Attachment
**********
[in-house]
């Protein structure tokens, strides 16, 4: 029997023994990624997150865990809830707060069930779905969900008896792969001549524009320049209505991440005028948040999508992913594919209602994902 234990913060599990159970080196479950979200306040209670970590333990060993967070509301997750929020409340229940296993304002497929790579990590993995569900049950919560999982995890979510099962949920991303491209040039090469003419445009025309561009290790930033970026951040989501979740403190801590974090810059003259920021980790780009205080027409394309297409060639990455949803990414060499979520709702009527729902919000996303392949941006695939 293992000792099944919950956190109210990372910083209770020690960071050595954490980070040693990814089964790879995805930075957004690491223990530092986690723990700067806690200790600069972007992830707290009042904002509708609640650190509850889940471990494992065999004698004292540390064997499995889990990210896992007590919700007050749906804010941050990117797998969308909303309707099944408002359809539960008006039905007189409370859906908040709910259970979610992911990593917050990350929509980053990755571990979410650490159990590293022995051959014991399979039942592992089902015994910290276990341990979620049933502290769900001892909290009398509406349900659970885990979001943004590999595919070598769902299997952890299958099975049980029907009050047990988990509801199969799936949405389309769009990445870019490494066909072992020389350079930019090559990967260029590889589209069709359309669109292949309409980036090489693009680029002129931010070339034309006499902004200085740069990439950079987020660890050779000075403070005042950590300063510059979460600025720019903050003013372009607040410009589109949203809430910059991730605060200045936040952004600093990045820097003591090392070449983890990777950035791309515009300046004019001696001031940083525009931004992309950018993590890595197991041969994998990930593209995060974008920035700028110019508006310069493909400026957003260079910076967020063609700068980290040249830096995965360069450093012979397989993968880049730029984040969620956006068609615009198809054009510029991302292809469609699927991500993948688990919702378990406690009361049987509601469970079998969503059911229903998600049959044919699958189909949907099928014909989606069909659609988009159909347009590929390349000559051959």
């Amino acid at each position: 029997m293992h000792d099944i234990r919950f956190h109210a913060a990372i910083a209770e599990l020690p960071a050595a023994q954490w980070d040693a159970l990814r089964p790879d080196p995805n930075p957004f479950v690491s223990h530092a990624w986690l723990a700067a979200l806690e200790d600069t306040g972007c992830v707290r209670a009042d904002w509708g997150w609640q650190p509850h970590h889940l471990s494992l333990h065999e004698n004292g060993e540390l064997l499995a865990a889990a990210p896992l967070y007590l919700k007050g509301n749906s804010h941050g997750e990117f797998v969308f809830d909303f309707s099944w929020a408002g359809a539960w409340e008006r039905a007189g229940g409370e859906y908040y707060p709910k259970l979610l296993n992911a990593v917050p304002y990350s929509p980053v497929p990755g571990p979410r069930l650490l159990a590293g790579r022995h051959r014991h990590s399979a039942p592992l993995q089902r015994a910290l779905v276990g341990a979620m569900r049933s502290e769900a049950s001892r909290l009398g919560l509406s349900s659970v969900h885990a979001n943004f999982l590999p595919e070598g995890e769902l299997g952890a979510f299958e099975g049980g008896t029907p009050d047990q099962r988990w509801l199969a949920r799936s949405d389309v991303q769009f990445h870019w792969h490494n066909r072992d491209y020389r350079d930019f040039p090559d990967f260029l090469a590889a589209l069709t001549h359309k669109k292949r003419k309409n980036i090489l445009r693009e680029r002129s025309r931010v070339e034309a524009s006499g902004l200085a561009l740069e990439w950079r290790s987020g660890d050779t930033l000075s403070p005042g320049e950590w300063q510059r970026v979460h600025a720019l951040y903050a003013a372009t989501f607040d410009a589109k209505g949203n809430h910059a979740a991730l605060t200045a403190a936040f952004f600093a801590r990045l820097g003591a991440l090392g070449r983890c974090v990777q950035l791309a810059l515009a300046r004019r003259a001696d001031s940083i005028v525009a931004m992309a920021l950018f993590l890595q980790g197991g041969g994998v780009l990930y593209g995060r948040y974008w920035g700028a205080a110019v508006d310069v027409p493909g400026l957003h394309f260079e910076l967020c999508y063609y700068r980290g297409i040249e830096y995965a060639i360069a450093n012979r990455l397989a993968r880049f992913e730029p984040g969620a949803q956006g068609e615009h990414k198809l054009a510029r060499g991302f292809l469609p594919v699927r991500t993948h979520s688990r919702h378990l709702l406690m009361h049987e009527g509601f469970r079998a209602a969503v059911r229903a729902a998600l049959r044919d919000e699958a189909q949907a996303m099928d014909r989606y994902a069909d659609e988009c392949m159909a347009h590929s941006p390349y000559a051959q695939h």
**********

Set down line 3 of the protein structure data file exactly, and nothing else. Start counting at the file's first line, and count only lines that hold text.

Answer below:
């Amino acid at each position: 029997m293992h000792d099944i234990r919950f956190h109210a913060a990372i910083a209770e599990l020690p960071a050595a023994q954490w980070d040693a159970l990814r089964p790879d080196p995805n930075p957004f479950v690491s223990h530092a990624w986690l723990a700067a979200l806690e200790d600069t306040g972007c992830v707290r209670a009042d904002w509708g997150w609640q650190p509850h970590h889940l471990s494992l333990h065999e004698n004292g060993e540390l064997l499995a865990a889990a990210p896992l967070y007590l919700k007050g509301n749906s804010h941050g997750e990117f797998v969308f809830d909303f309707s099944w929020a408002g359809a539960w409340e008006r039905a007189g229940g409370e859906y908040y707060p709910k259970l979610l296993n992911a990593v917050p304002y990350s929509p980053v497929p990755g571990p979410r069930l650490l159990a590293g790579r022995h051959r014991h990590s399979a039942p592992l993995q089902r015994a910290l779905v276990g341990a979620m569900r049933s502290e769900a049950s001892r909290l009398g919560l509406s349900s659970v969900h885990a979001n943004f999982l590999p595919e070598g995890e769902l299997g952890a979510f299958e099975g049980g008896t029907p009050d047990q099962r988990w509801l199969a949920r799936s949405d389309v991303q769009f990445h870019w792969h490494n066909r072992d491209y020389r350079d930019f040039p090559d990967f260029l090469a590889a589209l069709t001549h359309k669109k292949r003419k309409n980036i090489l445009r693009e680029r002129s025309r931010v070339e034309a524009s006499g902004l200085a561009l740069e990439w950079r290790s987020g660890d050779t930033l000075s403070p005042g320049e950590w300063q510059r970026v979460h600025a720019l951040y903050a003013a372009t989501f607040d410009a589109k209505g949203n809430h910059a979740a991730l605060t200045a403190a936040f952004f600093a801590r990045l820097g003591a991440l090392g070449r983890c974090v990777q950035l791309a810059l515009a300046r004019r003259a001696d001031s940083i005028v525009a931004m992309a920021l950018f993590l890595q980790g197991g041969g994998v780009l990930y593209g995060r948040y974008w920035g700028a205080a110019v508006d310069v027409p493909g400026l957003h394309f260079e910076l967020c999508y063609y700068r980290g297409i040249e830096y995965a060639i360069a450093n012979r990455l397989a993968r880049f992913e730029p984040g969620a949803q956006g068609e615009h990414k198809l054009a510029r060499g991302f292809l469609p594919v699927r991500t993948h979520s688990r919702h378990l709702l406690m009361h049987e009527g509601f469970r079998a209602a969503v059911r229903a729902a998600l049959r044919d919000e699958a189909q949907a996303m099928d014909r989606y994902a069909d659609e988009c392949m159909a347009h590929s941006p390349y000559a051959q695939h």